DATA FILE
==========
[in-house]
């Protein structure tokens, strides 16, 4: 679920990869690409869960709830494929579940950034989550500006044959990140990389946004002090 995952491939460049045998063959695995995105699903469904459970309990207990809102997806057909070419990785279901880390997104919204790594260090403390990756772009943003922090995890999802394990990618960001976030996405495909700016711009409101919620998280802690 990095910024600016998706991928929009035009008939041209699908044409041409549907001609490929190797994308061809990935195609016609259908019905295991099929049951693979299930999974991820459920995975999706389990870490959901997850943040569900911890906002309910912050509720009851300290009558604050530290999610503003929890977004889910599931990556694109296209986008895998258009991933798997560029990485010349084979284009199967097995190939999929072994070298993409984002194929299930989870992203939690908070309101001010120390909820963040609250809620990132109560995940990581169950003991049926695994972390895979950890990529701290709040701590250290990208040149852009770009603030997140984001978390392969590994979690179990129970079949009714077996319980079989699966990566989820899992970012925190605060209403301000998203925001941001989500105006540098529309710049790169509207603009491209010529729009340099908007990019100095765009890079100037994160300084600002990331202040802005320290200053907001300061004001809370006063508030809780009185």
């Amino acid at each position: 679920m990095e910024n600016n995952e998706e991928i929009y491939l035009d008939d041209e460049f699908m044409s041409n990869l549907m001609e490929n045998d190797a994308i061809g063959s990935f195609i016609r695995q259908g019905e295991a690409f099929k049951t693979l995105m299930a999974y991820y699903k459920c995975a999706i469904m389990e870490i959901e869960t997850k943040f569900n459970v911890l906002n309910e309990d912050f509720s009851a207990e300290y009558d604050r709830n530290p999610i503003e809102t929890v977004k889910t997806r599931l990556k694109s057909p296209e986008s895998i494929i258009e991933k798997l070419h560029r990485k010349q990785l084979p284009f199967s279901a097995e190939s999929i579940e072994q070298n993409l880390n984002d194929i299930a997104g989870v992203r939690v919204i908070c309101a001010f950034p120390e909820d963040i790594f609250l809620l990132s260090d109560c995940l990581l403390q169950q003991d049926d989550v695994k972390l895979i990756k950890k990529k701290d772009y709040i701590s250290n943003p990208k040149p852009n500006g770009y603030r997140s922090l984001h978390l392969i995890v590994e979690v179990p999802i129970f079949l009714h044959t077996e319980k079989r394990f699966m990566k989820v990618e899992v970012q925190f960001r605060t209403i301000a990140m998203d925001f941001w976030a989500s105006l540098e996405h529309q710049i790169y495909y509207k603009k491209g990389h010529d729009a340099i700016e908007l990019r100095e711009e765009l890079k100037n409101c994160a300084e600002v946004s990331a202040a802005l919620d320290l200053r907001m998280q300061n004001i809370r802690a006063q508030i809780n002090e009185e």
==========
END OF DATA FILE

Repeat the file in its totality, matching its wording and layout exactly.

[in-house]
């Protein structure tokens, strides 16, 4: 679920990869690409869960709830494929579940950034989550500006044959990140990389946004002090 995952491939460049045998063959695995995105699903469904459970309990207990809102997806057909070419990785279901880390997104919204790594260090403390990756772009943003922090995890999802394990990618960001976030996405495909700016711009409101919620998280802690 990095910024600016998706991928929009035009008939041209699908044409041409549907001609490929190797994308061809990935195609016609259908019905295991099929049951693979299930999974991820459920995975999706389990870490959901997850943040569900911890906002309910912050509720009851300290009558604050530290999610503003929890977004889910599931990556694109296209986008895998258009991933798997560029990485010349084979284009199967097995190939999929072994070298993409984002194929299930989870992203939690908070309101001010120390909820963040609250809620990132109560995940990581169950003991049926695994972390895979950890990529701290709040701590250290990208040149852009770009603030997140984001978390392969590994979690179990129970079949009714077996319980079989699966990566989820899992970012925190605060209403301000998203925001941001989500105006540098529309710049790169509207603009491209010529729009340099908007990019100095765009890079100037994160300084600002990331202040802005320290200053907001300061004001809370006063508030809780009185």
């Amino acid at each position: 679920m990095e910024n600016n995952e998706e991928i929009y491939l035009d008939d041209e460049f699908m044409s041409n990869l549907m001609e490929n045998d190797a994308i061809g063959s990935f195609i016609r695995q259908g019905e295991a690409f099929k049951t693979l995105m299930a999974y991820y699903k459920c995975a999706i469904m389990e870490i959901e869960t997850k943040f569900n459970v911890l906002n309910e309990d912050f509720s009851a207990e300290y009558d604050r709830n530290p999610i503003e809102t929890v977004k889910t997806r599931l990556k694109s057909p296209e986008s895998i494929i258009e991933k798997l070419h560029r990485k010349q990785l084979p284009f199967s279901a097995e190939s999929i579940e072994q070298n993409l880390n984002d194929i299930a997104g989870v992203r939690v919204i908070c309101a001010f950034p120390e909820d963040i790594f609250l809620l990132s260090d109560c995940l990581l403390q169950q003991d049926d989550v695994k972390l895979i990756k950890k990529k701290d772009y709040i701590s250290n943003p990208k040149p852009n500006g770009y603030r997140s922090l984001h978390l392969i995890v590994e979690v179990p999802i129970f079949l009714h044959t077996e319980k079989r394990f699966m990566k989820v990618e899992v970012q925190f960001r605060t209403i301000a990140m998203d925001f941001w976030a989500s105006l540098e996405h529309q710049i790169y495909y509207k603009k491209g990389h010529d729009a340099i700016e908007l990019r100095e711009e765009l890079k100037n409101c994160a300084e600002v946004s990331a202040a802005l919620d320290l200053r907001m998280q300061n004001i809370r802690a006063q508030i809780n002090e009185e």